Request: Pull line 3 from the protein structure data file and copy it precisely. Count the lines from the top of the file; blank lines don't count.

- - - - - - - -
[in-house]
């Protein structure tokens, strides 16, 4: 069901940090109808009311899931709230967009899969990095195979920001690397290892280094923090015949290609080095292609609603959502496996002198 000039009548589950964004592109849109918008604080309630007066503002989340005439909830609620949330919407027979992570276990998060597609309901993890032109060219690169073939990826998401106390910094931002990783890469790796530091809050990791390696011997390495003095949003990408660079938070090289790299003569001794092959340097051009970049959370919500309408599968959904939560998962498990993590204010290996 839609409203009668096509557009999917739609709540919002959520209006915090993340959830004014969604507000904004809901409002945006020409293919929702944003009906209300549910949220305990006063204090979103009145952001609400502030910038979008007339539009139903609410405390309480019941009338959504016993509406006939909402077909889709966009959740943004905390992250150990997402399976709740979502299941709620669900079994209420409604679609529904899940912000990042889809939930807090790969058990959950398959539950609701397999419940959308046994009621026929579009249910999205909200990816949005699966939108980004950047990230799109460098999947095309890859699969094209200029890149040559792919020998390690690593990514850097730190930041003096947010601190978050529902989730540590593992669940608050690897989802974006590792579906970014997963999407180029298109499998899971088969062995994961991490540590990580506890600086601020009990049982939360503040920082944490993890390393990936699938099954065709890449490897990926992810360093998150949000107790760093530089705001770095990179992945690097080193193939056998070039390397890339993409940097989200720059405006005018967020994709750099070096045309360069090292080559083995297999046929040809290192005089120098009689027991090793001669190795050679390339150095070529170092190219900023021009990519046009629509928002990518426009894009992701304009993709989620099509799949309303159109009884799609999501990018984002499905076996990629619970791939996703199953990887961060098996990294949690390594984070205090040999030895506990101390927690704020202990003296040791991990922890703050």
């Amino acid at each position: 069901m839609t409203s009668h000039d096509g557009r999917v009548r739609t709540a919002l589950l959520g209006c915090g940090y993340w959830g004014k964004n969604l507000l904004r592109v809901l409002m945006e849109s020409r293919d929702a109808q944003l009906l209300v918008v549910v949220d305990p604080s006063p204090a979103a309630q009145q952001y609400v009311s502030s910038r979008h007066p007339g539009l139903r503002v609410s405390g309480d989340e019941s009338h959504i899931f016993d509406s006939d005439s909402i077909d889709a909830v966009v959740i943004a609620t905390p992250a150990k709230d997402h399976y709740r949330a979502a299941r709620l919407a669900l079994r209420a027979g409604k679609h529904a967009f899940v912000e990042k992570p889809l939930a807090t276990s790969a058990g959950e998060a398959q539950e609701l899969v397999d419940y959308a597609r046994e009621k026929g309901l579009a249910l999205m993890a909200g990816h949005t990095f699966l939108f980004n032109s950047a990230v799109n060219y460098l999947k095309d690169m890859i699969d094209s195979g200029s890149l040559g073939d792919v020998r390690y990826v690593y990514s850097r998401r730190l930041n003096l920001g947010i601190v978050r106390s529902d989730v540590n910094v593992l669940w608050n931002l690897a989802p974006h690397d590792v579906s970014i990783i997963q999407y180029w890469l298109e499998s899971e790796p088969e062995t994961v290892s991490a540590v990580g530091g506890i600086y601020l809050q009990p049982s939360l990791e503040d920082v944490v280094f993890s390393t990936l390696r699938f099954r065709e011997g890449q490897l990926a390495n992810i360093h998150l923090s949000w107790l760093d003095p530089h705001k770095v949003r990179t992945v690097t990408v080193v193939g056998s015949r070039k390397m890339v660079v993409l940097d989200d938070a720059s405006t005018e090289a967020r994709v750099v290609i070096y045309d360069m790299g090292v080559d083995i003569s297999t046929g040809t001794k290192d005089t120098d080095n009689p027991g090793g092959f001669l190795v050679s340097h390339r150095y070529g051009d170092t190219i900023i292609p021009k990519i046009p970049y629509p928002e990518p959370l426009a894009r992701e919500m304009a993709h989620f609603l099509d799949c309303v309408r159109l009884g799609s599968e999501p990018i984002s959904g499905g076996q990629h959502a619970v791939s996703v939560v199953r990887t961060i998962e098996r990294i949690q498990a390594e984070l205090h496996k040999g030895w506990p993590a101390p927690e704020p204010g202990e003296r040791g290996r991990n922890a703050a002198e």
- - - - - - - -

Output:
């Amino acid at each position: 069901m839609t409203s009668h000039d096509g557009r999917v009548r739609t709540a919002l589950l959520g209006c915090g940090y993340w959830g004014k964004n969604l507000l904004r592109v809901l409002m945006e849109s020409r293919d929702a109808q944003l009906l209300v918008v549910v949220d305990p604080s006063p204090a979103a309630q009145q952001y609400v009311s502030s910038r979008h007066p007339g539009l139903r503002v609410s405390g309480d989340e019941s009338h959504i899931f016993d509406s006939d005439s909402i077909d889709a909830v966009v959740i943004a609620t905390p992250a150990k709230d997402h399976y709740r949330a979502a299941r709620l919407a669900l079994r209420a027979g409604k679609h529904a967009f899940v912000e990042k992570p889809l939930a807090t276990s790969a058990g959950e998060a398959q539950e609701l899969v397999d419940y959308a597609r046994e009621k026929g309901l579009a249910l999205m993890a909200g990816h949005t990095f699966l939108f980004n032109s950047a990230v799109n060219y460098l999947k095309d690169m890859i699969d094209s195979g200029s890149l040559g073939d792919v020998r390690y990826v690593y990514s850097r998401r730190l930041n003096l920001g947010i601190v978050r106390s529902d989730v540590n910094v593992l669940w608050n931002l690897a989802p974006h690397d590792v579906s970014i990783i997963q999407y180029w890469l298109e499998s899971e790796p088969e062995t994961v290892s991490a540590v990580g530091g506890i600086y601020l809050q009990p049982s939360l990791e503040d920082v944490v280094f993890s390393t990936l390696r699938f099954r065709e011997g890449q490897l990926a390495n992810i360093h998150l923090s949000w107790l760093d003095p530089h705001k770095v949003r990179t992945v690097t990408v080193v193939g056998s015949r070039k390397m890339v660079v993409l940097d989200d938070a720059s405006t005018e090289a967020r994709v750099v290609i070096y045309d360069m790299g090292v080559d083995i003569s297999t046929g040809t001794k290192d005089t120098d080095n009689p027991g090793g092959f001669l190795v050679s340097h390339r150095y070529g051009d170092t190219i900023i292609p021009k990519i046009p970049y629509p928002e990518p959370l426009a894009r992701e919500m304009a993709h989620f609603l099509d799949c309303v309408r159109l009884g799609s599968e999501p990018i984002s959904g499905g076996q990629h959502a619970v791939s996703v939560v199953r990887t961060i998962e098996r990294i949690q498990a390594e984070l205090h496996k040999g030895w506990p993590a101390p927690e704020p204010g202990e003296r040791g290996r991990n922890a703050a002198e």